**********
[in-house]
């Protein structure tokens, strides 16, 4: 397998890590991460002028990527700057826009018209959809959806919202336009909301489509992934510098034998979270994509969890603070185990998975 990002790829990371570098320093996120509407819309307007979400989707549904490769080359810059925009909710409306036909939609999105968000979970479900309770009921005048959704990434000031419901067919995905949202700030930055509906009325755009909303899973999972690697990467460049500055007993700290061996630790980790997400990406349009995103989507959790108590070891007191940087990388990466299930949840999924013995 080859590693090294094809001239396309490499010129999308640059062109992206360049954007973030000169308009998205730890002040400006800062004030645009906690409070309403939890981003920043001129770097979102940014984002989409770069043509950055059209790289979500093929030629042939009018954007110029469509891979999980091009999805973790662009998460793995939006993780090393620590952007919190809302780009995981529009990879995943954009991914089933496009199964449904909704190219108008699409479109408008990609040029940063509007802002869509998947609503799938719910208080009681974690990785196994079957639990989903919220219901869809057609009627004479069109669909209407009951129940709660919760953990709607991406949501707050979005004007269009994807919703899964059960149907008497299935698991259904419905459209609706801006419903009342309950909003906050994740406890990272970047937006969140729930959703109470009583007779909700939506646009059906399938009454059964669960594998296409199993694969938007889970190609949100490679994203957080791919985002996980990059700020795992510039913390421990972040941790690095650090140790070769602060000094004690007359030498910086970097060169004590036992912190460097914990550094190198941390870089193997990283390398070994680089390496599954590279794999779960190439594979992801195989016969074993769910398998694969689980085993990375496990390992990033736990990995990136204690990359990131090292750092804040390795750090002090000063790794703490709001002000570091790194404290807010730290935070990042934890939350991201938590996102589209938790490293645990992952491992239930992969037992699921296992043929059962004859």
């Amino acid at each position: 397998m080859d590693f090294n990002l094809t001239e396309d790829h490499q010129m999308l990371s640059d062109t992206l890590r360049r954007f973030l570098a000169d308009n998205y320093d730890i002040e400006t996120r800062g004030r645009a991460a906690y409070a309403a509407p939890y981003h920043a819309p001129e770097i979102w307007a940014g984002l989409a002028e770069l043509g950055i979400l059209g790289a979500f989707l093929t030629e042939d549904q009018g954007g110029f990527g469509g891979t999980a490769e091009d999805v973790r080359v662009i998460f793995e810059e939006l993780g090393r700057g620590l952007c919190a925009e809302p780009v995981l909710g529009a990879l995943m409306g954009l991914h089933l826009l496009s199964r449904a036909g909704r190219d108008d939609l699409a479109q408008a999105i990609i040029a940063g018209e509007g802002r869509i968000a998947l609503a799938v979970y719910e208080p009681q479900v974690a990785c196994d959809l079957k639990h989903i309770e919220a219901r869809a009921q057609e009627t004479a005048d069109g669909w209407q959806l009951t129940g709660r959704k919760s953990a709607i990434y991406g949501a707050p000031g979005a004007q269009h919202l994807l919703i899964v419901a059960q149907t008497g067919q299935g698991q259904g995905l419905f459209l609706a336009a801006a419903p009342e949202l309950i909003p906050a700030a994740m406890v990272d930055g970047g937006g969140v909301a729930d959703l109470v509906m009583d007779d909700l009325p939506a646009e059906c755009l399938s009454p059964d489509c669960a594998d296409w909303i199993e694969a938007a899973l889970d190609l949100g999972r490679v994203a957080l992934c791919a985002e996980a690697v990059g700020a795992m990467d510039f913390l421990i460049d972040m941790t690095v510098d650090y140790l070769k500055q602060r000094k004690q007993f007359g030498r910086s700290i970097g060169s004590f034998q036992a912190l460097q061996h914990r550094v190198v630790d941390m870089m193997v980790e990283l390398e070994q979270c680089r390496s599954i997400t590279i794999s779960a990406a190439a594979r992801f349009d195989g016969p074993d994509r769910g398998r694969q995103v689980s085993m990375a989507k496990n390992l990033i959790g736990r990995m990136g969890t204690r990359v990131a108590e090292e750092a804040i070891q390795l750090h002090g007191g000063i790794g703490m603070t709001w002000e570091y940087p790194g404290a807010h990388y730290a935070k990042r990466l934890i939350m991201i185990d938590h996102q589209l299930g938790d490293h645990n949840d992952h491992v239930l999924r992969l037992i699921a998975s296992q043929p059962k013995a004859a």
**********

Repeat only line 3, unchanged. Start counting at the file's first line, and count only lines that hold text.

């Amino acid at each position: 397998m080859d590693f090294n990002l094809t001239e396309d790829h490499q010129m999308l990371s640059d062109t992206l890590r360049r954007f973030l570098a000169d308009n998205y320093d730890i002040e400006t996120r800062g004030r645009a991460a906690y409070a309403a509407p939890y981003h920043a819309p001129e770097i979102w307007a940014g984002l989409a002028e770069l043509g950055i979400l059209g790289a979500f989707l093929t030629e042939d549904q009018g954007g110029f990527g469509g891979t999980a490769e091009d999805v973790r080359v662009i998460f793995e810059e939006l993780g090393r700057g620590l952007c919190a925009e809302p780009v995981l909710g529009a990879l995943m409306g954009l991914h089933l826009l496009s199964r449904a036909g909704r190219d108008d939609l699409a479109q408008a999105i990609i040029a940063g018209e509007g802002r869509i968000a998947l609503a799938v979970y719910e208080p009681q479900v974690a990785c196994d959809l079957k639990h989903i309770e919220a219901r869809a009921q057609e009627t004479a005048d069109g669909w209407q959806l009951t129940g709660r959704k919760s953990a709607i990434y991406g949501a707050p000031g979005a004007q269009h919202l994807l919703i899964v419901a059960q149907t008497g067919q299935g698991q259904g995905l419905f459209l609706a336009a801006a419903p009342e949202l309950i909003p906050a700030a994740m406890v990272d930055g970047g937006g969140v909301a729930d959703l109470v509906m009583d007779d909700l009325p939506a646009e059906c755009l399938s009454p059964d489509c669960a594998d296409w909303i199993e694969a938007a899973l889970d190609l949100g999972r490679v994203a957080l992934c791919a985002e996980a690697v990059g700020a795992m990467d510039f913390l421990i460049d972040m941790t690095v510098d650090y140790l070769k500055q602060r000094k004690q007993f007359g030498r910086s700290i970097g060169s004590f034998q036992a912190l460097q061996h914990r550094v190198v630790d941390m870089m193997v980790e990283l390398e070994q979270c680089r390496s599954i997400t590279i794999s779960a990406a190439a594979r992801f349009d195989g016969p074993d994509r769910g398998r694969q995103v689980s085993m990375a989507k496990n390992l990033i959790g736990r990995m990136g969890t204690r990359v990131a108590e090292e750092a804040i070891q390795l750090h002090g007191g000063i790794g703490m603070t709001w002000e570091y940087p790194g404290a807010h990388y730290a935070k990042r990466l934890i939350m991201i185990d938590h996102q589209l299930g938790d490293h645990n949840d992952h491992v239930l999924r992969l037992i699921a998975s296992q043929p059962k013995a004859a």